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Today’s news: A snake on a train, ugly animals, and an iPad-using dolphin

February 7, 2011

Here are some fascinating articles that the humans (and animals ) at Current Instincts are reading today. Did we miss something major? Let us know below or send us an email.

1. Snake on a train. Penelope the snake slithered away from her owner on a Boston subway train a month ago — and she was only rediscovered last week. Her owner said she’s not surprised her precious baby survived for so long. “I don’t know if they have mice or rats but she is completely capable of eating them.” (Boston.com)

At least he's got a great personality.

2. Monogamous animals have ugly mates. Much to their dismay, many monogamous female animals end up with unattractive males of below-average quality because — just like with humans — all the good ones are taken. Or as one scientist put it,  “Lots of men would like to be married to, say, Angelina Jolie, and lots of women would love to be married to Brad Pitt. But the reality is that they can’t and only someone like Brad Pitt is able to marry someone like Angelina Jolie.” (Discovery News)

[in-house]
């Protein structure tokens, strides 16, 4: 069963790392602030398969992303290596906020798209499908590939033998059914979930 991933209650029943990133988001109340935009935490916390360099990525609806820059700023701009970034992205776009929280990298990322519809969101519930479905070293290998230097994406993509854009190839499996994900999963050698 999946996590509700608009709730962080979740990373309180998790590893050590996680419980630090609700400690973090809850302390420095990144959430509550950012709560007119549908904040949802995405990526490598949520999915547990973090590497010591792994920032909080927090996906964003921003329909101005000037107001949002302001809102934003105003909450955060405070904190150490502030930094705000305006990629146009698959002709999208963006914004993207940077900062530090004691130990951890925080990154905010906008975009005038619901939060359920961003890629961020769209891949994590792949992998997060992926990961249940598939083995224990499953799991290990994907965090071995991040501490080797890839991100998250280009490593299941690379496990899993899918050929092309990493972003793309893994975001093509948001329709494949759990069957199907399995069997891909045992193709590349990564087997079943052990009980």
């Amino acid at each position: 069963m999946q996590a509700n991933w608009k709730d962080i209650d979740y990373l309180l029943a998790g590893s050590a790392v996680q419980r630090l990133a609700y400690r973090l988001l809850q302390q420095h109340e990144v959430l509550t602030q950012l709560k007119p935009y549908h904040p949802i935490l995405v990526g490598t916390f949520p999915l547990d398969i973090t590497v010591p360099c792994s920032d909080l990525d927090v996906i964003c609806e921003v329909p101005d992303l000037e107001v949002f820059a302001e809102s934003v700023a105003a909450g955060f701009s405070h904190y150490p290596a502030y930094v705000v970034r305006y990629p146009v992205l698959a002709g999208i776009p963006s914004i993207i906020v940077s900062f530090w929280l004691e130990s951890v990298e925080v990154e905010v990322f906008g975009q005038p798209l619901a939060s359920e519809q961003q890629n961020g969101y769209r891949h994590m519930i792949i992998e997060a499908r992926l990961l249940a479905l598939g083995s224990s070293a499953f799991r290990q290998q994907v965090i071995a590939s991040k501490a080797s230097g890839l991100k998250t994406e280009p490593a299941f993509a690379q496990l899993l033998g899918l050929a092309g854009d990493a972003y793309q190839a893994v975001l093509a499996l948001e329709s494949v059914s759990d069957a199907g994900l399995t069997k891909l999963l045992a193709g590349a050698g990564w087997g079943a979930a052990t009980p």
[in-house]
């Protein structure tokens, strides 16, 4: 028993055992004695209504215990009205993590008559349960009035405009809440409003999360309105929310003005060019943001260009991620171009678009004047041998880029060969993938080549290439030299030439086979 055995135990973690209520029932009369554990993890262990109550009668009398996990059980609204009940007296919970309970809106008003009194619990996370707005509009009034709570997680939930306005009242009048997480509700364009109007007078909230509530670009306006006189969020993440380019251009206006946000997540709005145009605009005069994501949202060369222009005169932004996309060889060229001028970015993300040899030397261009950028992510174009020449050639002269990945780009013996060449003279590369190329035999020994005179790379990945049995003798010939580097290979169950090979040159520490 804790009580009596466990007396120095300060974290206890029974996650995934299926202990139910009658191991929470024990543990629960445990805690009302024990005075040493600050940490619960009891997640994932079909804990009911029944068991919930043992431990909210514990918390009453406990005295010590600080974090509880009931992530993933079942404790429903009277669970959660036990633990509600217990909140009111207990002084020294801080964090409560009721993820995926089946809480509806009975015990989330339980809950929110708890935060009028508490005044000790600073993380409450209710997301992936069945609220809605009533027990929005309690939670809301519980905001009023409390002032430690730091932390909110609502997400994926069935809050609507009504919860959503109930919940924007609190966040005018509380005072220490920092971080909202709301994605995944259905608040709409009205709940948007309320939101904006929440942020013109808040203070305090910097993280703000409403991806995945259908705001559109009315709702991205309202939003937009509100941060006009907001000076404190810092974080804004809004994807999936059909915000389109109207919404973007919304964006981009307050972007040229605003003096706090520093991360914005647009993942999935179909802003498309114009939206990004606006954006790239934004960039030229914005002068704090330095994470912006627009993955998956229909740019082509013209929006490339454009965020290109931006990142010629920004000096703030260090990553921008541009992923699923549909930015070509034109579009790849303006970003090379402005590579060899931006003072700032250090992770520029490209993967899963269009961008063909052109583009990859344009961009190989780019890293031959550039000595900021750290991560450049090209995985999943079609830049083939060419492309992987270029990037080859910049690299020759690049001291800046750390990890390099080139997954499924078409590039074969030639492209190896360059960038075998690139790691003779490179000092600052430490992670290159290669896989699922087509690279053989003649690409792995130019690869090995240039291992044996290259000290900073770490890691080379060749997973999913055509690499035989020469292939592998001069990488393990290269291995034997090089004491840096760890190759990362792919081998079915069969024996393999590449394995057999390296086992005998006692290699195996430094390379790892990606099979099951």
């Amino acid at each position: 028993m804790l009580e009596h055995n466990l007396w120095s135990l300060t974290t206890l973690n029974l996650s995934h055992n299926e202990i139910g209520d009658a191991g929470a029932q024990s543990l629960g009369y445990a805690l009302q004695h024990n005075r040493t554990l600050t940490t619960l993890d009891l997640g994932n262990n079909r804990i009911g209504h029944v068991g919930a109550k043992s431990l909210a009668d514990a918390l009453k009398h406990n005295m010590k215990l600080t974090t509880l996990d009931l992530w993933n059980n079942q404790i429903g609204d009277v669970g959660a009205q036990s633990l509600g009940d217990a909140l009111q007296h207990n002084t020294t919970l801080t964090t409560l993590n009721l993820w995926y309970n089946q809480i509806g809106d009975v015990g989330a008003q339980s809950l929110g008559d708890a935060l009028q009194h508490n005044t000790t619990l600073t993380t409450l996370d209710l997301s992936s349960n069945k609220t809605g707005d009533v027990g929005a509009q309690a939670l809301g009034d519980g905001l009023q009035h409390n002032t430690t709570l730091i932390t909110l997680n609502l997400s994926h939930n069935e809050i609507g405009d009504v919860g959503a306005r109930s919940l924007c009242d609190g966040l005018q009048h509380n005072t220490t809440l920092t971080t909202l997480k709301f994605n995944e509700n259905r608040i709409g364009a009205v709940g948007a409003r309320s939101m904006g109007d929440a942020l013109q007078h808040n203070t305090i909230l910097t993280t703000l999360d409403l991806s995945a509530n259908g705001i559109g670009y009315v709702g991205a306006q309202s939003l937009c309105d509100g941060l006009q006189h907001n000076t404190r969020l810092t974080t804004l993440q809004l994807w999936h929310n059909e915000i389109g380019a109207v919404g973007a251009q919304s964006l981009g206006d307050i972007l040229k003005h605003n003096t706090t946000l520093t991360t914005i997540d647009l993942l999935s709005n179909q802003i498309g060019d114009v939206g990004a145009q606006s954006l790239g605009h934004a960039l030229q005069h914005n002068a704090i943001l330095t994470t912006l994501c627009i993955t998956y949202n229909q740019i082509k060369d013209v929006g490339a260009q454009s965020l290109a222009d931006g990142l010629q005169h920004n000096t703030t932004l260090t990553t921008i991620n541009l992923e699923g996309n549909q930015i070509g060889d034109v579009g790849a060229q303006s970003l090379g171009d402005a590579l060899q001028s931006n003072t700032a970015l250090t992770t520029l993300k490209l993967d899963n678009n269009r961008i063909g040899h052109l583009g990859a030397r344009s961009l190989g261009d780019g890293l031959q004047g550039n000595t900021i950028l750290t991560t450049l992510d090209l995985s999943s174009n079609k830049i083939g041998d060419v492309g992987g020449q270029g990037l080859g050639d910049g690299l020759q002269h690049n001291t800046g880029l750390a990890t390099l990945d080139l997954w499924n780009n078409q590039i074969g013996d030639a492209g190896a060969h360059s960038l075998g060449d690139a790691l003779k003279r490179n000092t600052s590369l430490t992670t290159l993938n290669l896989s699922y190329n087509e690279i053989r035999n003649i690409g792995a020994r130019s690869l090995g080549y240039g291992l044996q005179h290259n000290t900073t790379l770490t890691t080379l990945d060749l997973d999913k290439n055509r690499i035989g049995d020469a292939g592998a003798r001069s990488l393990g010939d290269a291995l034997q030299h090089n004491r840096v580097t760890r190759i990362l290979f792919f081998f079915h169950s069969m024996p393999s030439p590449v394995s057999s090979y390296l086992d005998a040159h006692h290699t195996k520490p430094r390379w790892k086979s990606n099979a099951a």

3. Whole Foods introduces animal cruelty meat rating system. If you buy your meat from Whole Foods, you’ll know exactly where it’s coming from. The grocery store’s new color-coded meat ratings inform shoppers if a cow was raised on the same farm its entire life, if a chicken lived in an enriched environment, and more (Tiny Green Bubble)

4.  A dolphin uses the iPad to communicate with his trainer. OK so this story is relatively old, however, we weren’t around when it first broke so we’re going to feature it now.  Merlin the dolphin is learning how to use the iPad. For now, all he can do is recognize basic objects — like a ball or food — but his trainers are optimistic that in the future they’ll be able to use the iPad to “talk” to Merlin. (Good eReader)

5. Chicken vanishes — and reappears — in NYC. A chicken named Gertrude went missing from a couple’s New York coop in July, and one of her owners recently recounted the emotional story. Warning: You may want to adopt some chickens after reading this. (NY Times)

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